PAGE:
Creativity is a privilege.
I wouldn’t have made such a statement five, ten years ago. I probably would have said that creativity is something we’re born with, that not being able to pass by your local Hobby Lobby without going inside may be a good indication that the Creativity Fairy has taken up residence in your life.
But that was before. For me, there exists a before and an after: before children and after children. I don’t know what “before” is for you, but there was a time in my grown-up life when, but for work commitments and social engagements, my schedule was entirely my own. I’d scour Martha Stewart Living and the Pottery Barn catalogue like it was my job. Ripping pages out of the magazines, I’d plaster the east wall of our garage with pictures of everything I wanted to do and create and make.
And then I’d do it — I’d actually do it. I repurposed signs out of wood I found on the side of the road, adding favorite quotes from Emily Dickinson and Saint Anthony to its tarnished sides. I invested in a staple gun so I could staple the hell out of a piece of plywood wrapped in cotton fluff and cover it in a gray and white striped fabric. Affixing stained wooden legs to the bottom of the plywood with brackets, our dining room table seemed to delight in the addition of a bench.
(Never mind that the legs were always wobbly, and we wouldn’t dare let anyone sit on it for fear of an emergency room visit. Alas, the stapled bench I worked so hard to create eventually made its way to the local Goodwill.)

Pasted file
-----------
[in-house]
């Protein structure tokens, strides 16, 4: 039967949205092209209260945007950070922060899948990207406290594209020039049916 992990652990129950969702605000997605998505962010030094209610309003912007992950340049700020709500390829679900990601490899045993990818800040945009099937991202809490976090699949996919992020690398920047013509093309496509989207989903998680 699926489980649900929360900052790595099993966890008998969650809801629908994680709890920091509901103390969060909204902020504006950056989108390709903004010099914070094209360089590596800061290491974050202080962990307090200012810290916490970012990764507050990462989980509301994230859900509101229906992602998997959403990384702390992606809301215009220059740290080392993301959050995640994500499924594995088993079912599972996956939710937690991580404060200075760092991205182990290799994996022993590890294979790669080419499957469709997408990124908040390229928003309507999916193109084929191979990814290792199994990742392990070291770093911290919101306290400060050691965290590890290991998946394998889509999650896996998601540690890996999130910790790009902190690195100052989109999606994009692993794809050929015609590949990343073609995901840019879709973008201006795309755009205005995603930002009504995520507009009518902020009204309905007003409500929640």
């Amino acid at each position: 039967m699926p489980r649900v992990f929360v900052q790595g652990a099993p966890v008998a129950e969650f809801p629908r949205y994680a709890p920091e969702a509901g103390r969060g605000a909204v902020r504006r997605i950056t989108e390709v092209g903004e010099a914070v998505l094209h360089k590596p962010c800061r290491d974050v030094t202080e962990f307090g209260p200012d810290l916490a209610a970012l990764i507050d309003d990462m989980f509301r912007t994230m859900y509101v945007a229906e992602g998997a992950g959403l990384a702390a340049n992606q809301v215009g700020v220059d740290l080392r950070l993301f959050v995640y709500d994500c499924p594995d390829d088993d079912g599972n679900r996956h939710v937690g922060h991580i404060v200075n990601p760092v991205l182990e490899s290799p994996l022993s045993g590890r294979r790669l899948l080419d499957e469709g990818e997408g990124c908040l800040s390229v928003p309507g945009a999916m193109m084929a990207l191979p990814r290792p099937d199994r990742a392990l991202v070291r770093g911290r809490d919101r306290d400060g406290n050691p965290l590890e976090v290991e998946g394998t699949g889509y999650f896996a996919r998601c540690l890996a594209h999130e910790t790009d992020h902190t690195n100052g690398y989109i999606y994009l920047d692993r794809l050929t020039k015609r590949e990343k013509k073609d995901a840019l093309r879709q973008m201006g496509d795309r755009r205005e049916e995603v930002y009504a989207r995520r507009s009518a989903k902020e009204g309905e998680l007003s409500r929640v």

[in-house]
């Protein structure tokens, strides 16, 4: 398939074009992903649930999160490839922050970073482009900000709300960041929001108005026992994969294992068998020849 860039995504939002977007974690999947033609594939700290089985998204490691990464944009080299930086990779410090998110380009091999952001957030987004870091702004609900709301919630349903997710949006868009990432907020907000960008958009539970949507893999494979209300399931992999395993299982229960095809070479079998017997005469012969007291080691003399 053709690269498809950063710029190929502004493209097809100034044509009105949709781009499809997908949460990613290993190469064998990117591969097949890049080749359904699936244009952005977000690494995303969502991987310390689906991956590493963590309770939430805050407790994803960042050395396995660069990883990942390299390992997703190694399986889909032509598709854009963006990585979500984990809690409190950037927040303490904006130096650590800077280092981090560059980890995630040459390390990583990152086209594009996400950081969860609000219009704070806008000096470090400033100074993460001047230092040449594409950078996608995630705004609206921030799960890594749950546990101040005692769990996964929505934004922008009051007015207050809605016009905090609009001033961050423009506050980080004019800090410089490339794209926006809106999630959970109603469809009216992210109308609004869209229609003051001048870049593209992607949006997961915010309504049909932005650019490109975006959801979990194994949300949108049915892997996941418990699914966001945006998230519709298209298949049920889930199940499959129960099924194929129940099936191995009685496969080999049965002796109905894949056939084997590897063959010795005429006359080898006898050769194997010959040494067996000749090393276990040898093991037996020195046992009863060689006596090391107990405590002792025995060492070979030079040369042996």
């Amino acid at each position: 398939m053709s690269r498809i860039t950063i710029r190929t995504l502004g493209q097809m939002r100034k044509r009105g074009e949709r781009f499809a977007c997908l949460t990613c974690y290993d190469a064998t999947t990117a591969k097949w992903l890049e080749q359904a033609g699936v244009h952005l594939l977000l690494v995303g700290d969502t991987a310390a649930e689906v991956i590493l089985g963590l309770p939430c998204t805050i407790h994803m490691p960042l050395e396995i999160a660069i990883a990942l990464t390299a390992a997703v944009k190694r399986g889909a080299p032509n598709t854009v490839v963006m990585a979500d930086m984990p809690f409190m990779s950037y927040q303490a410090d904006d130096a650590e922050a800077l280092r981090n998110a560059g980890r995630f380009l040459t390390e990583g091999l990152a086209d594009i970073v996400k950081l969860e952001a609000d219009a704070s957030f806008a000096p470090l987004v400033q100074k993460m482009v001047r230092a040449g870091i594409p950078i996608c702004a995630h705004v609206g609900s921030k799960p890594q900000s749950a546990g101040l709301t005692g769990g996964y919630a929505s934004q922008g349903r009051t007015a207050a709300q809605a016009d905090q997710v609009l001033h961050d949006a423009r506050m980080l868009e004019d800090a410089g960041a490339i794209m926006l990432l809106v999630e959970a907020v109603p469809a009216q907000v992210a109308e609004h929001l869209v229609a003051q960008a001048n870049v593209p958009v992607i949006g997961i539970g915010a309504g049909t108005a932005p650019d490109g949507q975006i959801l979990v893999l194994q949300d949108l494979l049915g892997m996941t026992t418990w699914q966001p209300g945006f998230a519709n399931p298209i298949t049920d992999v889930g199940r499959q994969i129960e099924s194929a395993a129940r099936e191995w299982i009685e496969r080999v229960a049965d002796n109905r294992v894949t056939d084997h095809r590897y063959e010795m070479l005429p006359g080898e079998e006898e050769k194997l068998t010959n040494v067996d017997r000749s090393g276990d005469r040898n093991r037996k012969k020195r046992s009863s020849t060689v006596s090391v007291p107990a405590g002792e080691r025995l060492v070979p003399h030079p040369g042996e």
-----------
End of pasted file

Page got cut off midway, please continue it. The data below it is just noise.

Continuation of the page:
Every room in our 1200-square foot condo was covered in Cara’s DIY creations. I took pride in my work. I showed it off with humor and with pride.
And then I got pregnant.
All that creativity mojo, which, at the time, had almost entirely been funneled into paint fumes and hammers, went out the window. What little energy I did have went to my job, to keeping a local outreach ministry afloat and out of the proverbial financial black hole. Exhausted at the end of the day, I couldn’t do anything more than lie prostrate on the couch and watch episodes of Law & Order: SUV.
Olivia Benson still holds a special place in my heart, I tell you.
I suppose that’s why I remind you (and me, and all of us), that creativity is not only a privilege, but it is an honor and a choice.
It is an honor to be given the time and space to do what we were made to do, whatever the outlet, whomever the recipient.
But leaning into our creative sides is also a choice we make.
If you’re anything like me, whatever your lot in life, you don’t have all the time in the world. After a long day at work, whether you sit in an office cubicle or wrangle small humans in the confines of your home, you don’t have more than a couple of hours each day to really do what you want to do.
So, we make a choice. We make do with what we do have instead of what we don’t have. We choose to believe that God will use us — even us, especially us — in these few and precious hours we hand over to him.
And then we go for it.
We give it all we got, because we know this little slice of time still matters deeply.
For me, creativity now looks vastly different than it looked when I called myself the DIY Queen. My creative side finds expression almost entirely through my words, when I have and make the time to sit down for an hour in the afternoon or evening. And maybe, because I know these hours are not only a gift, but a choice I’m making to enter in with, I guard them fiercely.
Because I know there are stories upon stories upon stories still waiting to be told. And telling these stories is a privilege. And entering into this privilege, as you can guess, is purely a choice.
Might we choose wisely.